DAYTON, Ohio (WDTN) - There's new movement in the fight to get Delphi salaried employees their full pensions, after the General Motors bailout in 2009.
A congressional field hearing brought lawmakers to Sinclair Community College Monday.
Hourly employees got their full pensions, but salaried workers received 30 to 70 percent of their full pensions, and they're suing to get the rest.
They're getting congressional support
In a hearing Monday in Dayton many testified, that they're owed the same treatment as their unionized, hourly co-workers
"They played god and they played with people's lives and they purposefully hurt tens of thousands of American citizens in the process," said former Delphi employee, Bruce Gump.
Congressman Mike Turner is in town holding a hearing for those impacted by the 2009 bailout of General Motors, which directly impacted their major auto parts producer Delphi
But this hearing is all about the workers who were salaried.
"We are fighting an injustice here. There is no one who believes that in the area of pensions that this type of discretion where someone picks winners and someone picks losers would be permitted," said Rep. Mike Turner
The Delphi salaried employees say their health care was eliminated and pensions have been cut by up to 70 percent unlike the unionized, hourly employees.
"These Delphi salaried employees did not have anybody at the table representing them when they should have," said Rep. Turner.
That is leaving a lasting impact on the lives of thousands.
"This loss has been devastating for our salaried retirees and our families. Congressman, this has caused home foreclosures, bankruptcies, family break-ups, suicides, serious stress related illnesses and an on-going struggle just to pay routine bills," said former Delphi employee, Mary Miller.
They hope their testimonies inspire lawmakers in Washington to get answers and results.
"All we really want is what we earned, the justice that was provided to our co-workers. Real people are suffering from this illegal and unethical treatment of our government," said Gump.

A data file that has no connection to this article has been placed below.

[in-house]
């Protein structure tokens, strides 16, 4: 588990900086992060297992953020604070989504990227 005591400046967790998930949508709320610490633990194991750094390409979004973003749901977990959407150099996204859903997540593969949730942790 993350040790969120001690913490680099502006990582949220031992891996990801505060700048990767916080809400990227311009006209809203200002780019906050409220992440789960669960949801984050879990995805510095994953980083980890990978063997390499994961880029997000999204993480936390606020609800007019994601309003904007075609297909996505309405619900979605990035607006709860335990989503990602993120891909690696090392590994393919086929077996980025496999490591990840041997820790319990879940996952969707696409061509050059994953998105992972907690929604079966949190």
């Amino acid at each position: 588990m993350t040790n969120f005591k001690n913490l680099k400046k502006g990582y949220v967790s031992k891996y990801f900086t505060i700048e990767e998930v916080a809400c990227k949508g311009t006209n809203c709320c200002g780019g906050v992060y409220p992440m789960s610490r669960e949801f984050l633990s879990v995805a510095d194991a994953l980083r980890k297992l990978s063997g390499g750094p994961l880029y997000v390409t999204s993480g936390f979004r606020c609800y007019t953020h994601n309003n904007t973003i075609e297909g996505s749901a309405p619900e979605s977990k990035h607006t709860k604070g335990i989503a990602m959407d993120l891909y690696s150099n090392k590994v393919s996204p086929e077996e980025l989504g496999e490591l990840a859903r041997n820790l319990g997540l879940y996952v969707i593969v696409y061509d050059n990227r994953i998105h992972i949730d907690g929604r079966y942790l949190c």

A key player in this situation is the U.S. government agency, Pension Benefit Guaranty Corporation.
Delphi salaried employees say they have tried to work with them to regain their lost pension earnings but have hit many roadblocks in trying to obtain information on why this all happened in the first place.
2 News received a response from them which reads, "PBGC continues to respond to discovery requests associated with the litigation brought by the Delphi Salaried Retirees Association (DSRA) in federal court in Detroit. The agency is also involved in an on-going series of depositions related to the litigation. In addition, the agency has kept in contact with staff to the House Oversight & Government Reform Committee, as well as a variety of Congressional offices in Ohio and other states where DSRA members reside, on issues related to the Delphi pension plans."
Delphi salaried retirees say they've spent millions of dollars on a lawsuit since the 2009 auto bailout.
They want to know why their union co-workers, who were paid by the hour, got their full pensions, while salaried workers are only getting a portion-- some as little as 30 percent.
Nearly four years have gone by and Delphi salaried employees are still not seeing their full pensions.
Now, lawmakers are stepping in hoping to get something done.
"We hope this will be a launching pad to pull together some of those past hearings that have occurred, take them back to Washington DC and continue to put pressure on the administration to tell the truth. What happened in respect to these pensions and how we can get these monies restored," said Congressman John Mica.
Congressman Mike Turner believes the trouble with the pensions started with the bankruptcy of General Motors in 2009.
He says the federal government and the PBGC became the ones in charge of the money.
According to workers, they have asked for answers and what they do get isn't helping.
Now, a house sub committee that's dedicated to holding government agencies accountable is taking on the case,
"We are reaching several milestones in this process, there's an inspector general report that is due, there's ongoing litigation. We are highlighting the work that has already been done in the investigation in Washington DC," said Rep. Turner.
They say they're willing to do whatever it takes to get answers, and have an important message for those waiting.
"Their congressman has not forgotten them. This is important. Billions of dollars of tax payer money was used," said Congressman Mica.
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